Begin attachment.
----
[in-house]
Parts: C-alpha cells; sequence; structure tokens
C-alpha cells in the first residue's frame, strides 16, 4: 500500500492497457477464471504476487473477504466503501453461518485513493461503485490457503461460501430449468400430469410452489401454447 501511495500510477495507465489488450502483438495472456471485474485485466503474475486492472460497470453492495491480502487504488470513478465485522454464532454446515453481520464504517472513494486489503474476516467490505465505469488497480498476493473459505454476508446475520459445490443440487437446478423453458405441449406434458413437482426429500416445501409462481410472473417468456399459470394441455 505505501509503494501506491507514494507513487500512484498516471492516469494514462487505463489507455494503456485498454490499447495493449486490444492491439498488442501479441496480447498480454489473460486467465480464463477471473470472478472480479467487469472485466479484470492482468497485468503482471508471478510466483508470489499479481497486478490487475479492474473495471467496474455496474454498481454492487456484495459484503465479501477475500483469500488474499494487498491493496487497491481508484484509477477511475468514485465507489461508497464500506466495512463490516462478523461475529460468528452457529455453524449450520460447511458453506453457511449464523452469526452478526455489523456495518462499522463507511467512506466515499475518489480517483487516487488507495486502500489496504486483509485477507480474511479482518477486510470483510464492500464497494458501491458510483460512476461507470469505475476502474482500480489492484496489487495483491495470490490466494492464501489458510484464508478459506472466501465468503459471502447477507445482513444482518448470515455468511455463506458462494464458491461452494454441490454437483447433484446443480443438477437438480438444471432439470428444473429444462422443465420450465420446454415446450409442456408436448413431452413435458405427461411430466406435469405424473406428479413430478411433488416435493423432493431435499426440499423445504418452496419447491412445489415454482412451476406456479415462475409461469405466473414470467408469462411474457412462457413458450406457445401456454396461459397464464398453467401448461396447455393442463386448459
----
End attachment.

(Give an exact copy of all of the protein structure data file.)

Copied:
[in-house]
Parts: C-alpha cells; sequence; structure tokens
C-alpha cells in the first residue's frame, strides 16, 4: 500500500492497457477464471504476487473477504466503501453461518485513493461503485490457503461460501430449468400430469410452489401454447 501511495500510477495507465489488450502483438495472456471485474485485466503474475486492472460497470453492495491480502487504488470513478465485522454464532454446515453481520464504517472513494486489503474476516467490505465505469488497480498476493473459505454476508446475520459445490443440487437446478423453458405441449406434458413437482426429500416445501409462481410472473417468456399459470394441455 505505501509503494501506491507514494507513487500512484498516471492516469494514462487505463489507455494503456485498454490499447495493449486490444492491439498488442501479441496480447498480454489473460486467465480464463477471473470472478472480479467487469472485466479484470492482468497485468503482471508471478510466483508470489499479481497486478490487475479492474473495471467496474455496474454498481454492487456484495459484503465479501477475500483469500488474499494487498491493496487497491481508484484509477477511475468514485465507489461508497464500506466495512463490516462478523461475529460468528452457529455453524449450520460447511458453506453457511449464523452469526452478526455489523456495518462499522463507511467512506466515499475518489480517483487516487488507495486502500489496504486483509485477507480474511479482518477486510470483510464492500464497494458501491458510483460512476461507470469505475476502474482500480489492484496489487495483491495470490490466494492464501489458510484464508478459506472466501465468503459471502447477507445482513444482518448470515455468511455463506458462494464458491461452494454441490454437483447433484446443480443438477437438480438444471432439470428444473429444462422443465420450465420446454415446450409442456408436448413431452413435458405427461411430466406435469405424473406428479413430478411433488416435493423432493431435499426440499423445504418452496419447491412445489415454482412451476406456479415462475409461469405466473414470467408469462411474457412462457413458450406457445401456454396461459397464464398453467401448461396447455393442463386448459